After our month long trip to Australia in 2010, we had decided it’d been long enough: we needed to take another epic journey…but where?
Nearing my 40th birthday, Bryan asked where I wanted to go; “anywhere in the world”. The question took me off-guard because I had never really thought about that: was it really possible to go anywhere in the world I wanted?? If so, then Madagascar was first on the list!
As you may know, last year was actually my 40th and we had to cancel the trip plans because we ended up surprise buying the house we live in now…an awesome house, but an accidental money pit (though looks great now!). It was hard for Bryan to get the time off last year either, so we put off the trip till this year, which happens to be Bryan’s 40th. Despite many obstacles and issues we faced this year, we were determined to make it happen!
We knew the majority of the places that interested us, but only got to planning this epic trip in August- a bit last minute for an October time frame. Due to various circumstances, it still seemed the trip was on and then off again…but finally, just days before my 41st birthday, it became real that we could for go ahead. We booked the tickets and that was that: we were going on the trip of a lifetime…an epic journey to Africa!
A few weeks before our departure, the news begins to report about the plague in Madagascar- the bubonic plague from the Middle Ages; bacterium Yersinia pestis. Many people don’t know it still exists- even in the US. Sadly, a dog was just euthanized in Colorado because of it, but it is a more common and recurring issue elsewhere.
The plague is spread from the fleas from mice and rats (typically). When an infected flea bites a person, the bacteria affects the lymphatic system and causes buboes (swollen areas) to appear in the lymph nodes nearest the bites. I wonder if bubo is actually where the term “boo-boo” originated? While there seems to be no specific evidence of this in an online search, it does seem possible- as this is what I kept thinking of when hearing about buboes…
A person can also be infected by exposure to the tissue and fluids of an infected animal- such as the dog in Colorado who came in contact with an infected prairie dog. And the infection can be septicemic- in the blood. Lastly, the pneumonic plague, can either be a secondary stage of the flea bite infection, if left untreated- or can be spread person to person, airborne like a cold.
This is what we were a bit concerned about because we could easily avoid touching dead carcasses, if we even saw one…but avoiding getting THAT kind of sick from people coughing or sneezing? Scary! Especially as the outbreak was killing people in Madagascar- although a small number. Of course, after having been so sick just 2 weeks prior (possibly a vaccine reaction), this was a pretty big concern- however, I knew also that the news would have blown it out of proportion and made it sound much more serious than it was.
For example, in three months, only 2,000 people became sick and 171 died (it was estimated at 120 people when we left)- which when compared to the capital city, Antananarivo’s, population of nearly 1.5 million, is a small number. This pales even further when considering the flu kills 36,000 people annually in the US. The scary part however, was that they did not have enough antibiotics to treat everyone and were running out.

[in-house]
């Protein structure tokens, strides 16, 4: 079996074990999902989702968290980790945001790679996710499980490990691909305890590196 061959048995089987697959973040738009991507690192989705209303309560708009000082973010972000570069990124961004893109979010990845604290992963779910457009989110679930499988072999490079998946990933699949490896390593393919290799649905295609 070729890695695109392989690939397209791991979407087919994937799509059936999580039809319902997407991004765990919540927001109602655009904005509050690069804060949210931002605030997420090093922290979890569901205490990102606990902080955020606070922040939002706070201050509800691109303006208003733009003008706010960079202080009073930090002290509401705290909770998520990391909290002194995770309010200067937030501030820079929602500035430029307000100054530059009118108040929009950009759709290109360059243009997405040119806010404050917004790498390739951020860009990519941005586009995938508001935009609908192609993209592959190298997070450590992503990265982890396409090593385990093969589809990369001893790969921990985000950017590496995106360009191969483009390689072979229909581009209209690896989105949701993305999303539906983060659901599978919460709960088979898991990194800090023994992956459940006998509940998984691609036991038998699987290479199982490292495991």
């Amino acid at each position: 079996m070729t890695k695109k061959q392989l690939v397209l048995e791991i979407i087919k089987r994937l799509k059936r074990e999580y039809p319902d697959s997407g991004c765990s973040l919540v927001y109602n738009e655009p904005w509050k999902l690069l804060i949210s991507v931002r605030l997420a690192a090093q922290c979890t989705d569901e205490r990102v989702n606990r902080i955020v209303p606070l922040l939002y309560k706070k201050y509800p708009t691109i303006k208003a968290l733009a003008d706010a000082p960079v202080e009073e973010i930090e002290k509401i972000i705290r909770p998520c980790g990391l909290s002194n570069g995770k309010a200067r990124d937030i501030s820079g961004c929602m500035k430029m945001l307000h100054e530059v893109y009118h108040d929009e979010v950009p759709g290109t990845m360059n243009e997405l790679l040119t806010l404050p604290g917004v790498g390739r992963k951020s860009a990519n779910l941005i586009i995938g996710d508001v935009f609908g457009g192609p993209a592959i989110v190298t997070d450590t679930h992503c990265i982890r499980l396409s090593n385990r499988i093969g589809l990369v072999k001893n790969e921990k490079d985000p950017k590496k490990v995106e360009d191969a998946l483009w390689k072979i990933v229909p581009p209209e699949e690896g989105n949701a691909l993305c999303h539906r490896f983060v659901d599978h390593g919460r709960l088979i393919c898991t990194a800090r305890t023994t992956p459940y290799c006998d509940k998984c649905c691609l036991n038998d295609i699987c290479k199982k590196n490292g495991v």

Thankfully however, we had been to the doctor a few times and we were going prepared with meds, just in case- mostly for a “bug” from food borne illness, but ciprofloxacin would knock out the plague as well! I took it upon myself to take prevention a step further, prophylactically, with doxycycline. Bryan is always suspicious of meds- even ibuprofen- and unconvinced, said it could make our immune systems weaker, which is true. But I had been so sick, so recently, taking a risk by not taking meds seemed far more a gamble than to take them- though it must be noted a side effect of doxy is increased sensitivity to the sun. Being white as a sheet it seems hard to imagine somehow being more susceptible, but this was not the concern. It should be noted as well, doxy is one way to prevent malaria as well, although we had a different medication for that.
As we were getting ready to leave, both my dad and Bryan’s mom were checking in with us. My dad said he’d heard the reports about the plague and we should maybe not go…but no, that would not happen! I knew I may get sick, but staying home- especially after everything we had been through over the last year or so- made this trip very important and not to be missed. Plus, if I stayed home, I would probably get the flu or something anyway! So plague or no, we were not turning back…
Bryan’s mom was really upset about the whole trip. She said she had “heard on the news about Madagascar”…and Bryan interrupted saying, “yeah, the plague…I wasn’t going to say anything because I didn’t want you to worry, but they are getting it under control and we have meds, just in case”. His mom paused and said shocked, “Oh I heard they were having a problem with bees…but now that really freaks me out!” Normally we try not to tell her thing that might worry her- before we do them, at least. It’s really for her best interest- but sadly, coming clean only worried her…sorry, Barbara!
But we have dreamed about this trip for so long…we were NOT going to miss it…much to Refugee’s chagrin. She was trying to get in my bag, but I told her she’d get too hot in Africa…